After 2 months of preflight I was sent to Whiting Field at Milton, FL to learn to fly in the SNJ. At that time, it took 20 flights to solo the SNJ and, while I did well with my own instructor, I got "check-itis" on my checkride and almost busted it. Fortunately, I had an understanding check pilot and he let me go. I was now a pilot (or as we would jokingly say, "Six months ago I couldn't even spell "pilot" and now I are one"). We got more training in aerobatics and emergency landings before leaving Whiting. We went to Barrin Field in Foley, AL where we learned formation flying and gunnery and did carrier landing training in preparation for our carrier qualification. We were still flying the SNJ and, by now, had over 150 hours in it and were beginning to feel we were really hot pilots. On April 26, 1956, we flew out to sea and landed our SNJs on board the USS Saipan an old straight decked WWII aircraft carrier. We completed our 6 landings apiece and flew back to Barrin Field knowing we must be the best pilots in the world. I went back to Pensacola for instrument training in the T-28 before completing Basic Flight Training.
I got a couple of weeks leave before reporting to Advanced Training in Corpus Christi and then Kingsville, TX. During this time, Nancy Sue and I became engaged to be married upon my completion of flight training. In Kingsville, I had extensive instrument training in the T-28 and moved into Jet transition and Jet instruments in the T-33. During this time I developed an absessed tooth and was advised, by the dentist, that my 4 upper and 4 lower front teeth would have to be pulled. While he was at it, he also pulled a decayed wisdom tooth. I was then told a tooth extraction only rated being grounded for one day so had to return to flying the next day. Between my tooth extraction and making my new bridgework my flying began to suffer and I came very close to washing out of flight school. In the end, the board considered my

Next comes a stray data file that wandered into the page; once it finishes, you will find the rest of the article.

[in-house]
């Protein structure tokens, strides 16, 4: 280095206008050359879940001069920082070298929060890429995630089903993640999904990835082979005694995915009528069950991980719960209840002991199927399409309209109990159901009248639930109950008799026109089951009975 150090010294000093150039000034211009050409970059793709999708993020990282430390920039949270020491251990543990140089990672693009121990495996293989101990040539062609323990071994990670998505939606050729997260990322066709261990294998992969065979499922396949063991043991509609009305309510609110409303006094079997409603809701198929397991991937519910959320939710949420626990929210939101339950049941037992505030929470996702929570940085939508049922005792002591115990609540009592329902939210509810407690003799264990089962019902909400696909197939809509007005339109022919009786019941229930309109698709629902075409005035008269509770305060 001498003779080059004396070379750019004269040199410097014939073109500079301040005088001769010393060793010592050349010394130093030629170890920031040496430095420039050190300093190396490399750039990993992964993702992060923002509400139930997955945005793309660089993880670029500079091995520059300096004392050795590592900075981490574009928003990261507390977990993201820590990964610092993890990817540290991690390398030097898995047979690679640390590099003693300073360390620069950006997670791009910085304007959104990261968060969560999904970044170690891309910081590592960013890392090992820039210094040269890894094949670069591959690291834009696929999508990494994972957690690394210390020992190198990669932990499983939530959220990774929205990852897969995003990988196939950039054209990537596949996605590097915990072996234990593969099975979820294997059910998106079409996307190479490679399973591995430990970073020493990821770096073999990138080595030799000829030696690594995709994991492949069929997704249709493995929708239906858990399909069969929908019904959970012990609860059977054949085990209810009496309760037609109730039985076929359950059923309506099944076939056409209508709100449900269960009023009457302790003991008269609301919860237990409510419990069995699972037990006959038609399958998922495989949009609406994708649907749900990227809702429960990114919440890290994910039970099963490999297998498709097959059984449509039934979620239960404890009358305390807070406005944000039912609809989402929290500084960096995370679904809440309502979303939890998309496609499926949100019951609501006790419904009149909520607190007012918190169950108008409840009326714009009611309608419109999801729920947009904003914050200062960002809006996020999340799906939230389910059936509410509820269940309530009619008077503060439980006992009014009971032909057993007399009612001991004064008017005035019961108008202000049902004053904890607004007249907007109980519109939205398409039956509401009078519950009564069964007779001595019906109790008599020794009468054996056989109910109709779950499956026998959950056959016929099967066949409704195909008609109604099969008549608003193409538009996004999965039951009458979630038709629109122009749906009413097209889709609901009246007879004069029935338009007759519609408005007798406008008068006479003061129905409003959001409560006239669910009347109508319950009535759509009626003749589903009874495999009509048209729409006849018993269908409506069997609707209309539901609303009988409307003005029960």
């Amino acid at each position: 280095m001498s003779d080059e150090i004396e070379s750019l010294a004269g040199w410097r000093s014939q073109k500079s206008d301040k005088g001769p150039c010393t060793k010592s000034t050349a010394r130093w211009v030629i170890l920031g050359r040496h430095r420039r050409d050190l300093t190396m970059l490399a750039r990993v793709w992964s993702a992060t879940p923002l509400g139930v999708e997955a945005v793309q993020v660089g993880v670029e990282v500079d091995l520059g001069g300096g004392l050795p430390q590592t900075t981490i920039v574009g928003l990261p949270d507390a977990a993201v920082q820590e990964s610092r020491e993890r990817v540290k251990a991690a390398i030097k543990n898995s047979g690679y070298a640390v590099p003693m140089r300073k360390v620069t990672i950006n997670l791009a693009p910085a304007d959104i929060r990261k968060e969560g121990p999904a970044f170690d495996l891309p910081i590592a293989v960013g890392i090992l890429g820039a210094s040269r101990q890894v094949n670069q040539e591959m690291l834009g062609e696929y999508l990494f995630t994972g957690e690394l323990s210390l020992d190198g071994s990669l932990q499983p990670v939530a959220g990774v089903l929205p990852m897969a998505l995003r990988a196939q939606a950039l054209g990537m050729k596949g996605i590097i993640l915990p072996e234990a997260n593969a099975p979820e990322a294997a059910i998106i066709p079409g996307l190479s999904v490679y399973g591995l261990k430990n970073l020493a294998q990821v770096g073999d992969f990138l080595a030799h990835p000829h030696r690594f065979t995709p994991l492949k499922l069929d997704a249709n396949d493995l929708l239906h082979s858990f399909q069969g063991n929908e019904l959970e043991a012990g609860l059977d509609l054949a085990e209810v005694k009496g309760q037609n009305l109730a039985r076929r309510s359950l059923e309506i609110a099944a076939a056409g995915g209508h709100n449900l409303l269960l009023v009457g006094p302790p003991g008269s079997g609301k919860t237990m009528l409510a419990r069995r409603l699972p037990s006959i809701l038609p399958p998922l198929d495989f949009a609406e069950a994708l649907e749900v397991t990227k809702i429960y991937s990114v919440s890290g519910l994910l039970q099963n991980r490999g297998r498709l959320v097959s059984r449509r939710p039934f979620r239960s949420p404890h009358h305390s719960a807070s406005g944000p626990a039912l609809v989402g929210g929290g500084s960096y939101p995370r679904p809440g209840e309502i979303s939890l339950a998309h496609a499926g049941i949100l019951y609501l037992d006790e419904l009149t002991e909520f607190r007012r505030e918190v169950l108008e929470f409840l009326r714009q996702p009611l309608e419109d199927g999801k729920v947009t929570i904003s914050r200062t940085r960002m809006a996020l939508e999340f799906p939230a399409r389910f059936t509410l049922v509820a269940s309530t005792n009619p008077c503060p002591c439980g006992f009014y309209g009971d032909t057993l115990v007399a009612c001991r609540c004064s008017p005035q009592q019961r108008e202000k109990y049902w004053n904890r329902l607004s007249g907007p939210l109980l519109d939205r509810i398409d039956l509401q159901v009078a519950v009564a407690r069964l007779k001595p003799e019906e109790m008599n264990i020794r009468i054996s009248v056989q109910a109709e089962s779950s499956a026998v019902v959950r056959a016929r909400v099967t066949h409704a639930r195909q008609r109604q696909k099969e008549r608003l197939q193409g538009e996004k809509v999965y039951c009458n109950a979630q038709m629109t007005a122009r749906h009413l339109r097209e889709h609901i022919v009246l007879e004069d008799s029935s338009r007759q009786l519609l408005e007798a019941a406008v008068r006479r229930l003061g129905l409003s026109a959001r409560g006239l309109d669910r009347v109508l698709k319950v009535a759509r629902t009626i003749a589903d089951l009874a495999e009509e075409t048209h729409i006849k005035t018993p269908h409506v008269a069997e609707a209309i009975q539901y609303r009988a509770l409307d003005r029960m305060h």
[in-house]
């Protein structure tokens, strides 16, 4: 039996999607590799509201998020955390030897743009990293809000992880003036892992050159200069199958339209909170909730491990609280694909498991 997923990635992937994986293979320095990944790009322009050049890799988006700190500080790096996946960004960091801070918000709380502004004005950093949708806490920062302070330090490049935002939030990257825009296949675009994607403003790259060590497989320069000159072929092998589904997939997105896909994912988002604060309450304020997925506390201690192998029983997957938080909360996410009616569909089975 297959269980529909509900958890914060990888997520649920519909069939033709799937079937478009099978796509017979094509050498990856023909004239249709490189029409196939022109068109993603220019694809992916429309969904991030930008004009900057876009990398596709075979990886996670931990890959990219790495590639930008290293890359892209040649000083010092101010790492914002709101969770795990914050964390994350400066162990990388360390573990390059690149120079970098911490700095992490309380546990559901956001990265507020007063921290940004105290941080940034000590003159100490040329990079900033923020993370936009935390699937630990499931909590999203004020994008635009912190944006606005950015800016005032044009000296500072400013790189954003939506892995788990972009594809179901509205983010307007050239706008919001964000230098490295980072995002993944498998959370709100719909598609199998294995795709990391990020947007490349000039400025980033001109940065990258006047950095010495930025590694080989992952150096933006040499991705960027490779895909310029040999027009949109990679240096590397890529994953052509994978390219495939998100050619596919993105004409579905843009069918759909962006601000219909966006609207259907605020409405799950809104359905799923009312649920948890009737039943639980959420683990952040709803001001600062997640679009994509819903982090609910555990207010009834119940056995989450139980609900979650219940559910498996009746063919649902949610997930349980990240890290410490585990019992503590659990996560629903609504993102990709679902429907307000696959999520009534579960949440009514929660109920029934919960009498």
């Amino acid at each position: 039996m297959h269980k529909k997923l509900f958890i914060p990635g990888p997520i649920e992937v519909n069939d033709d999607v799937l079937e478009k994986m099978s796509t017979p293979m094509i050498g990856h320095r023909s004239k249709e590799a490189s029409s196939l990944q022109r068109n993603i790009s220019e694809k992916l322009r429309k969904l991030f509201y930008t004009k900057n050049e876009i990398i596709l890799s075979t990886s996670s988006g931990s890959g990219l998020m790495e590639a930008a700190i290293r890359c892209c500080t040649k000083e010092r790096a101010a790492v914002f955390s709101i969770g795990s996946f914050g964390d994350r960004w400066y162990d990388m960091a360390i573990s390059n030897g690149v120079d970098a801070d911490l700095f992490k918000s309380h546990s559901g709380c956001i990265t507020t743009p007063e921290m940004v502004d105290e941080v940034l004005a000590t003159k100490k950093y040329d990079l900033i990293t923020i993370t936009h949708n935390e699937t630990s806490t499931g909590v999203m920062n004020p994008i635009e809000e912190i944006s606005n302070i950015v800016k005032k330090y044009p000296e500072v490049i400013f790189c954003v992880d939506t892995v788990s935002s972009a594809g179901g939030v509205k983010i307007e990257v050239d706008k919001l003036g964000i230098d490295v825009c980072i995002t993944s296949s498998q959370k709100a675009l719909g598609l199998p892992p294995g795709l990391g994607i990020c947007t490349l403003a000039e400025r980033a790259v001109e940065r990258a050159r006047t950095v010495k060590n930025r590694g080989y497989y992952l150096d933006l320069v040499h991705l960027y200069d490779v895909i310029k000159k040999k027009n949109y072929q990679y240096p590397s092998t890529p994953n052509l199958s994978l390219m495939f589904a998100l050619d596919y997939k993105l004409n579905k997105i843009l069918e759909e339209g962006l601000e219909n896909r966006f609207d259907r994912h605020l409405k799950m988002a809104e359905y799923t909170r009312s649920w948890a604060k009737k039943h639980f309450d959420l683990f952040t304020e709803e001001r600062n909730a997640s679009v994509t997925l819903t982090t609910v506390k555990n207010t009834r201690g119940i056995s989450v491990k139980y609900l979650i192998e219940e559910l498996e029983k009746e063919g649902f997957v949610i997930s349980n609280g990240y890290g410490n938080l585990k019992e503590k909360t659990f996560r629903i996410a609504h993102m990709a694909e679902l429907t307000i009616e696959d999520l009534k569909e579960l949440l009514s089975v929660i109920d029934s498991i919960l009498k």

dental problems and voted 3 to 2 to give me another chance. I was given 5 extra flights and
my pick of instructors and was able to complete the course. The final phase of training was
formation, gunnery and tactics in the F9F Panther Jet, which was made famous in the movie
"Bridges of To-ko-ri". We really enjoyed this part of our training because we were now very
close to being full fledged Naval Aviators and were flying operational aircraft. On Dec 14,
1956, I finshed flight training, was designated a US Naval Aviator, got my wings and was
issued orders back to Pensacola as a primary flight instructor at NAS Saufley Field.
US Navy Flight School - 1955-1956